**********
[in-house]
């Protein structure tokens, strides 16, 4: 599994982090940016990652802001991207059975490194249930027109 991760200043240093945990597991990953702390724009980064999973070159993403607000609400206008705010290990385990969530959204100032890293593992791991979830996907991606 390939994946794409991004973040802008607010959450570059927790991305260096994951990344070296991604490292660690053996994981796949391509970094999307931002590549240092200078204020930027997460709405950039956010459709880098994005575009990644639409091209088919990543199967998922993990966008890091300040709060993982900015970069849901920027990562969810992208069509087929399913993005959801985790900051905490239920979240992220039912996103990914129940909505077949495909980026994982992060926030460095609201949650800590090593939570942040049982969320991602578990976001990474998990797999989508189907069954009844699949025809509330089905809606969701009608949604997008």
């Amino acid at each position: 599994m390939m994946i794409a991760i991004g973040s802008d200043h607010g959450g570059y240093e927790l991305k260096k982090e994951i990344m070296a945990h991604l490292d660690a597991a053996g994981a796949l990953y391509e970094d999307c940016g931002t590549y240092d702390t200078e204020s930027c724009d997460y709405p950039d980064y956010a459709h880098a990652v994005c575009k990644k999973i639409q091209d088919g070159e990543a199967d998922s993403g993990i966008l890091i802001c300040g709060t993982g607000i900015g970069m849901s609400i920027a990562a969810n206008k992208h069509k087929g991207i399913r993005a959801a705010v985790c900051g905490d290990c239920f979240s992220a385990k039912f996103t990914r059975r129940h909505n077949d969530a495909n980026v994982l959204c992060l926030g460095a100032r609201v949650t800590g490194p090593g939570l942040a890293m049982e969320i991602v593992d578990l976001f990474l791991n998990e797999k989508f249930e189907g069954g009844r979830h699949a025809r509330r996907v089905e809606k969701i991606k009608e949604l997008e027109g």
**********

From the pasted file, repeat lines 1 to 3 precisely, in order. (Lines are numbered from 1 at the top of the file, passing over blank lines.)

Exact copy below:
[in-house]
């Protein structure tokens, strides 16, 4: 599994982090940016990652802001991207059975490194249930027109 991760200043240093945990597991990953702390724009980064999973070159993403607000609400206008705010290990385990969530959204100032890293593992791991979830996907991606 390939994946794409991004973040802008607010959450570059927790991305260096994951990344070296991604490292660690053996994981796949391509970094999307931002590549240092200078204020930027997460709405950039956010459709880098994005575009990644639409091209088919990543199967998922993990966008890091300040709060993982900015970069849901920027990562969810992208069509087929399913993005959801985790900051905490239920979240992220039912996103990914129940909505077949495909980026994982992060926030460095609201949650800590090593939570942040049982969320991602578990976001990474998990797999989508189907069954009844699949025809509330089905809606969701009608949604997008």
């Amino acid at each position: 599994m390939m994946i794409a991760i991004g973040s802008d200043h607010g959450g570059y240093e927790l991305k260096k982090e994951i990344m070296a945990h991604l490292d660690a597991a053996g994981a796949l990953y391509e970094d999307c940016g931002t590549y240092d702390t200078e204020s930027c724009d997460y709405p950039d980064y956010a459709h880098a990652v994005c575009k990644k999973i639409q091209d088919g070159e990543a199967d998922s993403g993990i966008l890091i802001c300040g709060t993982g607000i900015g970069m849901s609400i920027a990562a969810n206008k992208h069509k087929g991207i399913r993005a959801a705010v985790c900051g905490d290990c239920f979240s992220a385990k039912f996103t990914r059975r129940h909505n077949d969530a495909n980026v994982l959204c992060l926030g460095a100032r609201v949650t800590g490194p090593g939570l942040a890293m049982e969320i991602v593992d578990l976001f990474l791991n998990e797999k989508f249930e189907g069954g009844r979830h699949a025809r509330r996907v089905e809606k969701i991606k009608e949604l997008e027109g």